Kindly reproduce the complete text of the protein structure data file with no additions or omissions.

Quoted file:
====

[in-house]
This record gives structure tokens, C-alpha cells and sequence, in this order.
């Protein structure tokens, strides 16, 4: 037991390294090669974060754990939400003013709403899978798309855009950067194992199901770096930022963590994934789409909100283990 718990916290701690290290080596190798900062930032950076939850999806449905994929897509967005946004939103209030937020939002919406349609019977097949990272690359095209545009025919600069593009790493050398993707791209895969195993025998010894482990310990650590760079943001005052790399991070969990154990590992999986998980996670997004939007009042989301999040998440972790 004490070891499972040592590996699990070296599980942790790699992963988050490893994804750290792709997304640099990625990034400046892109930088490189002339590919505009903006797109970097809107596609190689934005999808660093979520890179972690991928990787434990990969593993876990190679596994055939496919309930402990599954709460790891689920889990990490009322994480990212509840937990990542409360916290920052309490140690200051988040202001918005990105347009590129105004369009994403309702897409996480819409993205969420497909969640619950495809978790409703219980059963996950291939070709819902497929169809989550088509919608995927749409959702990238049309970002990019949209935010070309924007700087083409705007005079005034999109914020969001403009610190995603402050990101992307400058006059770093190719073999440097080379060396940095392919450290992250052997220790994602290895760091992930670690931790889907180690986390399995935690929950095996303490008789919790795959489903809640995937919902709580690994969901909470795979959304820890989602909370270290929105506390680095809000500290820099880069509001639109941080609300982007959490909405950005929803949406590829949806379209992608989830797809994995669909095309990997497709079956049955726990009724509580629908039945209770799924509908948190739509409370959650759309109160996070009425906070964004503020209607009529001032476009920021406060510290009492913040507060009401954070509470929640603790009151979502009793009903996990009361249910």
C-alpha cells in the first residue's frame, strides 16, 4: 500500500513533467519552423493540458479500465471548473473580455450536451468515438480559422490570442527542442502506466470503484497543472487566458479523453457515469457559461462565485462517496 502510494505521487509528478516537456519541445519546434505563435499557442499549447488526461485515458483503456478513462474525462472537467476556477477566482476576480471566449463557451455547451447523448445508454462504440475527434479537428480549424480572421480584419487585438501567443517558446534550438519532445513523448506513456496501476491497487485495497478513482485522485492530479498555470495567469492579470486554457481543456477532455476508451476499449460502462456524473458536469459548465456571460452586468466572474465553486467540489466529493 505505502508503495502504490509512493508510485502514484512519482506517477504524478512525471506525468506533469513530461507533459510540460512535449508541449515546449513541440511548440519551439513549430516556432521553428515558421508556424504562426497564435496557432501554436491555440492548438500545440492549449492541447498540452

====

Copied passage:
[in-house]
This record gives structure tokens, C-alpha cells and sequence, in this order.
């Protein structure tokens, strides 16, 4: 037991390294090669974060754990939400003013709403899978798309855009950067194992199901770096930022963590994934789409909100283990 718990916290701690290290080596190798900062930032950076939850999806449905994929897509967005946004939103209030937020939002919406349609019977097949990272690359095209545009025919600069593009790493050398993707791209895969195993025998010894482990310990650590760079943001005052790399991070969990154990590992999986998980996670997004939007009042989301999040998440972790 004490070891499972040592590996699990070296599980942790790699992963988050490893994804750290792709997304640099990625990034400046892109930088490189002339590919505009903006797109970097809107596609190689934005999808660093979520890179972690991928990787434990990969593993876990190679596994055939496919309930402990599954709460790891689920889990990490009322994480990212509840937990990542409360916290920052309490140690200051988040202001918005990105347009590129105004369009994403309702897409996480819409993205969420497909969640619950495809978790409703219980059963996950291939070709819902497929169809989550088509919608995927749409959702990238049309970002990019949209935010070309924007700087083409705007005079005034999109914020969001403009610190995603402050990101992307400058006059770093190719073999440097080379060396940095392919450290992250052997220790994602290895760091992930670690931790889907180690986390399995935690929950095996303490008789919790795959489903809640995937919902709580690994969901909470795979959304820890989602909370270290929105506390680095809000500290820099880069509001639109941080609300982007959490909405950005929803949406590829949806379209992608989830797809994995669909095309990997497709079956049955726990009724509580629908039945209770799924509908948190739509409370959650759309109160996070009425906070964004503020209607009529001032476009920021406060510290009492913040507060009401954070509470929640603790009151979502009793009903996990009361249910």
C-alpha cells in the first residue's frame, strides 16, 4: 500500500513533467519552423493540458479500465471548473473580455450536451468515438480559422490570442527542442502506466470503484497543472487566458479523453457515469457559461462565485462517496 502510494505521487509528478516537456519541445519546434505563435499557442499549447488526461485515458483503456478513462474525462472537467476556477477566482476576480471566449463557451455547451447523448445508454462504440475527434479537428480549424480572421480584419487585438501567443517558446534550438519532445513523448506513456496501476491497487485495497478513482485522485492530479498555470495567469492579470486554457481543456477532455476508451476499449460502462456524473458536469459548465456571460452586468466572474465553486467540489466529493 505505502508503495502504490509512493508510485502514484512519482506517477504524478512525471506525468506533469513530461507533459510540460512535449508541449515546449513541440511548440519551439513549430516556432521553428515558421508556424504562426497564435496557432501554436491555440492548438500545440492549449492541447498540452